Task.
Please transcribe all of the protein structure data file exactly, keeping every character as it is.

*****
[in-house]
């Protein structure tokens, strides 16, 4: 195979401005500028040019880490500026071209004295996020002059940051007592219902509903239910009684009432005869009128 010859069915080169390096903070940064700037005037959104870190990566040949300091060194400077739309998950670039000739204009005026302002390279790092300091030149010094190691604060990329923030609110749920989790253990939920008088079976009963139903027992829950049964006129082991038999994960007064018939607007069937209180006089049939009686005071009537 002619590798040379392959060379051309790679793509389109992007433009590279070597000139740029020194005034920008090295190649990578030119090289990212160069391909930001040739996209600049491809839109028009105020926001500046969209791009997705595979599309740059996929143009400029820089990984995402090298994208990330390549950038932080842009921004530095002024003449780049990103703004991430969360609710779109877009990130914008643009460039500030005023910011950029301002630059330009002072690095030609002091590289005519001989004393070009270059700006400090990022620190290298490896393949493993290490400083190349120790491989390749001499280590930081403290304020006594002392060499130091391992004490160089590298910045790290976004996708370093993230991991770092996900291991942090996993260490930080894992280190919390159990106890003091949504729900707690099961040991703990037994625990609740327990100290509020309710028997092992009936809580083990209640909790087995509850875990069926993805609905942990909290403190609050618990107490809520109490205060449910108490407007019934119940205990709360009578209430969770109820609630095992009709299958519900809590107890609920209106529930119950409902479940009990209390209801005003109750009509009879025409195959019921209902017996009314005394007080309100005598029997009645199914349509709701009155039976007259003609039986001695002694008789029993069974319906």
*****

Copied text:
[in-house]
């Protein structure tokens, strides 16, 4: 195979401005500028040019880490500026071209004295996020002059940051007592219902509903239910009684009432005869009128 010859069915080169390096903070940064700037005037959104870190990566040949300091060194400077739309998950670039000739204009005026302002390279790092300091030149010094190691604060990329923030609110749920989790253990939920008088079976009963139903027992829950049964006129082991038999994960007064018939607007069937209180006089049939009686005071009537 002619590798040379392959060379051309790679793509389109992007433009590279070597000139740029020194005034920008090295190649990578030119090289990212160069391909930001040739996209600049491809839109028009105020926001500046969209791009997705595979599309740059996929143009400029820089990984995402090298994208990330390549950038932080842009921004530095002024003449780049990103703004991430969360609710779109877009990130914008643009460039500030005023910011950029301002630059330009002072690095030609002091590289005519001989004393070009270059700006400090990022620190290298490896393949493993290490400083190349120790491989390749001499280590930081403290304020006594002392060499130091391992004490160089590298910045790290976004996708370093993230991991770092996900291991942090996993260490930080894992280190919390159990106890003091949504729900707690099961040991703990037994625990609740327990100290509020309710028997092992009936809580083990209640909790087995509850875990069926993805609905942990909290403190609050618990107490809520109490205060449910108490407007019934119940205990709360009578209430969770109820609630095992009709299958519900809590107890609920209106529930119950409902479940009990209390209801005003109750009509009879025409195959019921209902017996009314005394007080309100005598029997009645199914349509709701009155039976007259003609039986001695002694008789029993069974319906």